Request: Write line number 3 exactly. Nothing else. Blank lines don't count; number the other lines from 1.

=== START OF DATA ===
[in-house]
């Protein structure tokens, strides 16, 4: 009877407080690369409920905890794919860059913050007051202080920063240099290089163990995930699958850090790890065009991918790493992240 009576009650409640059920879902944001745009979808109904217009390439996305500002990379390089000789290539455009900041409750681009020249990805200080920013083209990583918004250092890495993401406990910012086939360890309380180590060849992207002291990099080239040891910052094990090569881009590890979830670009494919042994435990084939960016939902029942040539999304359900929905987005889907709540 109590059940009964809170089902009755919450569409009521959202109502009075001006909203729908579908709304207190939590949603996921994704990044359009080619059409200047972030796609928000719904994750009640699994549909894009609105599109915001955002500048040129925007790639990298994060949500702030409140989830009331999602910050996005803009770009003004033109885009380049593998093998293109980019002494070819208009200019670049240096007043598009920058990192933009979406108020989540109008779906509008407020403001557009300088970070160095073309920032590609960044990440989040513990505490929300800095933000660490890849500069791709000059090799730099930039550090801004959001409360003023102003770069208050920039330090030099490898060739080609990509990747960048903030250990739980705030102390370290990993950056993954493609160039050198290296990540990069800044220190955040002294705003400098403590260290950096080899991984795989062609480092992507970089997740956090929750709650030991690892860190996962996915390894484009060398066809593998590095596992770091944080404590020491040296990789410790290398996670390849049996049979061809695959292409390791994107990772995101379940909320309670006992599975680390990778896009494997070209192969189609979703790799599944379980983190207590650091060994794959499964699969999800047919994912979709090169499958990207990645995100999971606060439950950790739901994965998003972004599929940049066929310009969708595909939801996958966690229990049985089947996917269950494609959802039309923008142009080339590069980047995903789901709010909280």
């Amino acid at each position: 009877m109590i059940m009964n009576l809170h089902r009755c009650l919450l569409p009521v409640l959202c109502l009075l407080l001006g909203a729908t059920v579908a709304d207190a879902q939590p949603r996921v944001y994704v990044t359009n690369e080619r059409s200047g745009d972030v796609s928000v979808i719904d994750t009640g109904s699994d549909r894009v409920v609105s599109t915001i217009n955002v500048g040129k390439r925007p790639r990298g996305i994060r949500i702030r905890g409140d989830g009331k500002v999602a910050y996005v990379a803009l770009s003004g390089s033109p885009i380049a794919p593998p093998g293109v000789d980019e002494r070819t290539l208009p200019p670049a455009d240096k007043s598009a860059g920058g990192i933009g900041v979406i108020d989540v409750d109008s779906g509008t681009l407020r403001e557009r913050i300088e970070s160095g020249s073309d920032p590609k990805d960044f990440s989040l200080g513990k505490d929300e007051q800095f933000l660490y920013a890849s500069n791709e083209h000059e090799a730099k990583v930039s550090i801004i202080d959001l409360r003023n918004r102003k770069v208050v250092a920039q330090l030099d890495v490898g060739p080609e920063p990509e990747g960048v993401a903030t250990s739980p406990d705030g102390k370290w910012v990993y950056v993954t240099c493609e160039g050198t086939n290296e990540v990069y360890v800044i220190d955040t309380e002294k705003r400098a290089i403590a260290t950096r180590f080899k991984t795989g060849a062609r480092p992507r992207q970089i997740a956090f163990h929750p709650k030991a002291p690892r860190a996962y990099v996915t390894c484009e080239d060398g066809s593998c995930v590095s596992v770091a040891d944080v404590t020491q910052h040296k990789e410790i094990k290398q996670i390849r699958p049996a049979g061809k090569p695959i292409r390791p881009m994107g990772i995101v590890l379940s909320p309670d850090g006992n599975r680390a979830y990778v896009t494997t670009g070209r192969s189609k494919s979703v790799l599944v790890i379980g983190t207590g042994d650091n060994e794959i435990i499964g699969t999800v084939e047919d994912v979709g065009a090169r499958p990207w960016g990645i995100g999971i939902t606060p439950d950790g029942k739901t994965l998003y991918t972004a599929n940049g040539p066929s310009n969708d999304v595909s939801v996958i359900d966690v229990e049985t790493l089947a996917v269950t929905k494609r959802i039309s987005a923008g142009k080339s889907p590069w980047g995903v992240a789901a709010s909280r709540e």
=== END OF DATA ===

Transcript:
């Amino acid at each position: 009877m109590i059940m009964n009576l809170h089902r009755c009650l919450l569409p009521v409640l959202c109502l009075l407080l001006g909203a729908t059920v579908a709304d207190a879902q939590p949603r996921v944001y994704v990044t359009n690369e080619r059409s200047g745009d972030v796609s928000v979808i719904d994750t009640g109904s699994d549909r894009v409920v609105s599109t915001i217009n955002v500048g040129k390439r925007p790639r990298g996305i994060r949500i702030r905890g409140d989830g009331k500002v999602a910050y996005v990379a803009l770009s003004g390089s033109p885009i380049a794919p593998p093998g293109v000789d980019e002494r070819t290539l208009p200019p670049a455009d240096k007043s598009a860059g920058g990192i933009g900041v979406i108020d989540v409750d109008s779906g509008t681009l407020r403001e557009r913050i300088e970070s160095g020249s073309d920032p590609k990805d960044f990440s989040l200080g513990k505490d929300e007051q800095f933000l660490y920013a890849s500069n791709e083209h000059e090799a730099k990583v930039s550090i801004i202080d959001l409360r003023n918004r102003k770069v208050v250092a920039q330090l030099d890495v490898g060739p080609e920063p990509e990747g960048v993401a903030t250990s739980p406990d705030g102390k370290w910012v990993y950056v993954t240099c493609e160039g050198t086939n290296e990540v990069y360890v800044i220190d955040t309380e002294k705003r400098a290089i403590a260290t950096r180590f080899k991984t795989g060849a062609r480092p992507r992207q970089i997740a956090f163990h929750p709650k030991a002291p690892r860190a996962y990099v996915t390894c484009e080239d060398g066809s593998c995930v590095s596992v770091a040891d944080v404590t020491q910052h040296k990789e410790i094990k290398q996670i390849r699958p049996a049979g061809k090569p695959i292409r390791p881009m994107g990772i995101v590890l379940s909320p309670d850090g006992n599975r680390a979830y990778v896009t494997t670009g070209r192969s189609k494919s979703v790799l599944v790890i379980g983190t207590g042994d650091n060994e794959i435990i499964g699969t999800v084939e047919d994912v979709g065009a090169r499958p990207w960016g990645i995100g999971i939902t606060p439950d950790g029942k739901t994965l998003y991918t972004a599929n940049g040539p066929s310009n969708d999304v595909s939801v996958i359900d966690v229990e049985t790493l089947a996917v269950t929905k494609r959802i039309s987005a923008g142009k080339s889907p590069w980047g995903v992240a789901a709010s909280r709540e």